Atrichia with papular lesions is a rare autosomal recessive condition characterized by complete irreversible hair loss during the first months of life and papules that appear during early childhood. Atrichia with papular lesions is frequently misdiagnosed as alopecia universalis, despite increasing reports of its prevalence and the presence of well-defined diagnostic criteria. Most cases of atrichia with papular lesions have been reported in consanguineous families residing in small geographical regions, but the increasing number of sporadic cases of unrelated individuals suggests that atrichia with papular lesions is more common than previously thought. Mutations in the human hairless gene on chromosome 8p12 have been implicated in this disease. Here, we report two novel heterozygous mutations in an Australian family and a novel homozygous mutation in 2 Arab siblings. We also revise the diagnostic criteria for atrichia with papular lesions in order to clarify its uniqueness and distinguishing features from alopecia universalis. Key words: hair loss; alopecia universalis; mutation; atrichia with papular lesions.
(Accepted February 5, 2008.)
Acta Derm Venereol 2008; 88: 346–349.
Abraham Zlotogorski, Department of Dermatology, Hadassah - Hebrew University Medical Center, Jerusalem IL-91120, Israel. E-mail: firstname.lastname@example.org
Atrichia with papular lesions (APL; papular atrichia, OMIM 209500) is a rare autosomal recessive condition characterized by complete irreversible hair loss during the first months of life that mimics alopecia universalis, followed by widespread papules that appear during early childhood. Linkage to chromosome 8p12 was initially reported in 1998 (1–3), and the identification of mutations on the human hairless gene (HR) in this chromosomal region have been implicated in its pathogenesis. There are 30 known mutations, including nonsense, missense, deletion, insertion, splice site and compound mutations (4–7). The HR gene encodes a putative zinc finger transcription factor protein that is exclusively expressed in the brain and skin (1). In APL, the absence of this protein results in highly dysregulated hair cycles (8) and permanently immature hair follicle structures, resulting in papules that are made up of follicular cysts filled with cornified material (9).
Zlotogorski et al. (9) described 12 clinical and laboratory criteria for diagnosing APL, which included atrichia, papules, and a family history of consanguinity. APL is still under-diagnosed, despite established diagnostic criteria and increasing reports of its sporadic prevalence. It is important to recognize APL and differentiate it from alopecia areata, as treatments for APL are futile, and treatments for refractive alopecia areata can have significant side-effects. Previous reports of APL have concentrated on certain Mediterranean and Pakistani populations due to the high incidence of consanguinity in these regions. However, the increasing reports of novel compound mutations outside these geographic boundaries suggest that APL is not exclusive to consanguineous families and is more prevalent than previously thought. The first report of a compound heterozygous mutation in a non-consanguineous individual was in 2002 (10), thereafter followed by another 5 reports (4, 11, 12). Here, we report 2 novel heterozygous mutations in an Australian family and a novel homozygous mutation in 2 Arab siblings. We also revise the diagnostic criteria for APL, with the aim of further clarifying and simplifying its diagnosis and distinguishing features from alopecia universalis.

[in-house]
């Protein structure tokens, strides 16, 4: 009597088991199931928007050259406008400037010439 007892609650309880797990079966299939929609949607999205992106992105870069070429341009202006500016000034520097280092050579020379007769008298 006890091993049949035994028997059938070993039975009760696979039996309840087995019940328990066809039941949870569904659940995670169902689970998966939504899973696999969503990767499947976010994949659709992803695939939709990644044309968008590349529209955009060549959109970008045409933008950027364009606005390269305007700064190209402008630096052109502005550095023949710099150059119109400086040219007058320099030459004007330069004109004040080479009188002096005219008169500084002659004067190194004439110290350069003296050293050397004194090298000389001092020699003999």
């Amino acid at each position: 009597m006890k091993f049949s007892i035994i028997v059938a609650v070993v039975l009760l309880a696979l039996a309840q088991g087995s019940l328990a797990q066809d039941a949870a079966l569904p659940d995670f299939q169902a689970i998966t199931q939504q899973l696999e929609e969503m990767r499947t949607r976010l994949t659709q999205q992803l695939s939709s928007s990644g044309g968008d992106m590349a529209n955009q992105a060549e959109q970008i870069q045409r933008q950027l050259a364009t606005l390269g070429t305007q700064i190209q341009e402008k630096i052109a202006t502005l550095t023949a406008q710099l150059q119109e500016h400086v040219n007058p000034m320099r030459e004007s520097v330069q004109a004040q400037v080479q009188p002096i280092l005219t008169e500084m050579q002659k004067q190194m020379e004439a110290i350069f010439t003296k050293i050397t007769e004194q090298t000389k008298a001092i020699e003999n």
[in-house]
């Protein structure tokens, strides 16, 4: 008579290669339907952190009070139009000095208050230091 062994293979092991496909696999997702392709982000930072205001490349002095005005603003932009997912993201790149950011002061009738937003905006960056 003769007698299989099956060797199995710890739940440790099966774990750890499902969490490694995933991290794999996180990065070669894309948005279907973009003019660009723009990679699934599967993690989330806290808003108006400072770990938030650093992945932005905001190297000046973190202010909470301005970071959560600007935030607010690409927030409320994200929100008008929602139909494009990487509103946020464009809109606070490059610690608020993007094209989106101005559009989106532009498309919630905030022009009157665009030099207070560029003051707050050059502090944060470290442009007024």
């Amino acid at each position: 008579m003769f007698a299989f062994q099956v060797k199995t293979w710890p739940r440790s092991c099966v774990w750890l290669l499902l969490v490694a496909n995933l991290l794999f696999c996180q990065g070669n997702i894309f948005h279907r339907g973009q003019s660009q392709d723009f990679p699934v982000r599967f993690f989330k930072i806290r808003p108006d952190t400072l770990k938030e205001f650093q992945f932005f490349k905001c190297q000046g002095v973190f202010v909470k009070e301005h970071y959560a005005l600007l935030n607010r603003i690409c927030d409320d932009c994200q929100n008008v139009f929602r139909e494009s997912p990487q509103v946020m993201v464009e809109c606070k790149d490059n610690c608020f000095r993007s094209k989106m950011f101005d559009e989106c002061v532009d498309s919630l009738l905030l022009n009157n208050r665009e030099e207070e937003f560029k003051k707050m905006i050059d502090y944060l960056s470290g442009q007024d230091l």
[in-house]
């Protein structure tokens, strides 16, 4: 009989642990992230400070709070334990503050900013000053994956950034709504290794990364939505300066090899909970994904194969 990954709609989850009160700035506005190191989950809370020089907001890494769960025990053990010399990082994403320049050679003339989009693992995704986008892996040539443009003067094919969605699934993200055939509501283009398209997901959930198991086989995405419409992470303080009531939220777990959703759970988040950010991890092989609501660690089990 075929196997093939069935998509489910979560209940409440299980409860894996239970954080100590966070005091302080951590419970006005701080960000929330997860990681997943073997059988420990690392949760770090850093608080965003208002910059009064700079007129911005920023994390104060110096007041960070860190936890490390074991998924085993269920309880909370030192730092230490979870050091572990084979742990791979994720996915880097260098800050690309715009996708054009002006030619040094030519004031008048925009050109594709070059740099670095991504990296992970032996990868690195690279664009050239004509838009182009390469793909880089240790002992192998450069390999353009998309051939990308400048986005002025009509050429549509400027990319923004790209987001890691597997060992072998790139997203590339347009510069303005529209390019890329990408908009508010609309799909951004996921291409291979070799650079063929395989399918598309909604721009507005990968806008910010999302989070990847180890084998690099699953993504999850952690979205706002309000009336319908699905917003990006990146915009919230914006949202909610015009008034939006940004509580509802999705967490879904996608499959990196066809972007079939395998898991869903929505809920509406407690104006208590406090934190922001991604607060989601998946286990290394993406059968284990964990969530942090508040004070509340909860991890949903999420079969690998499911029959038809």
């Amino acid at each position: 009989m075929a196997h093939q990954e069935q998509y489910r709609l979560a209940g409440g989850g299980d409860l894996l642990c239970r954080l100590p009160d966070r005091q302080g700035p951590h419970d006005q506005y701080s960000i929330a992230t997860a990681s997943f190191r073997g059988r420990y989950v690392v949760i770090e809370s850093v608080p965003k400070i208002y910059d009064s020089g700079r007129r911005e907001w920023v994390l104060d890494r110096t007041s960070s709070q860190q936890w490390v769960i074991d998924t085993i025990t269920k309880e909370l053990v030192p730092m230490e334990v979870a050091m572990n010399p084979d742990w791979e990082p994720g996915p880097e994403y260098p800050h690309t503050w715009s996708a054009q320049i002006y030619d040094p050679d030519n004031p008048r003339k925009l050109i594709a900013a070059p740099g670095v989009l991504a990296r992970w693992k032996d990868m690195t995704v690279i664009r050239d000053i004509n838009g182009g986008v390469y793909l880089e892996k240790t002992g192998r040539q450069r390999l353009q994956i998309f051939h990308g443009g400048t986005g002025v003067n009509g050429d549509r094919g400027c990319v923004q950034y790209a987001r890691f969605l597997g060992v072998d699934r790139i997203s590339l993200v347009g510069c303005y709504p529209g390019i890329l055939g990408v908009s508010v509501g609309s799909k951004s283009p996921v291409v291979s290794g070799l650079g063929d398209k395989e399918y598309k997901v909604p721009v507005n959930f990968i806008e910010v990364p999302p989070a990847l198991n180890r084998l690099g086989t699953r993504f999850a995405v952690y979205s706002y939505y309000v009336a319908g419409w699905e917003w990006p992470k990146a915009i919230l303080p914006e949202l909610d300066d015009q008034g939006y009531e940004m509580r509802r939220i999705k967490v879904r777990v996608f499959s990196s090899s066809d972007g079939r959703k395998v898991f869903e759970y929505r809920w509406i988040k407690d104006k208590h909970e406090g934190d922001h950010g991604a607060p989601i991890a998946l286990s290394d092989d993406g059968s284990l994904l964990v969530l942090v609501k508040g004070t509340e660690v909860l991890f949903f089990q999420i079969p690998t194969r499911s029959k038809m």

A 2-year-old Australian boy presented for assessment of alopecia totalis with no associated nail, teeth or sweating abnormalities. His parents were unrelated, and his father was of Italian and his mother of Australian-British descent. The few scalp hairs present at birth were shed by 1–2 weeks of age and no hair had grown subsequently. He had previously been treated unsuccessfully for alopecia areata with topical corticosteroids. On examination, there was complete atrichia and sparse eyebrows. Eyelashes were present bilaterally. A few smooth and milia-like papules were present on his scalp, cheeks and upper arms (Fig. 1a). There were also whitish hypopigmented streaks on his scalp.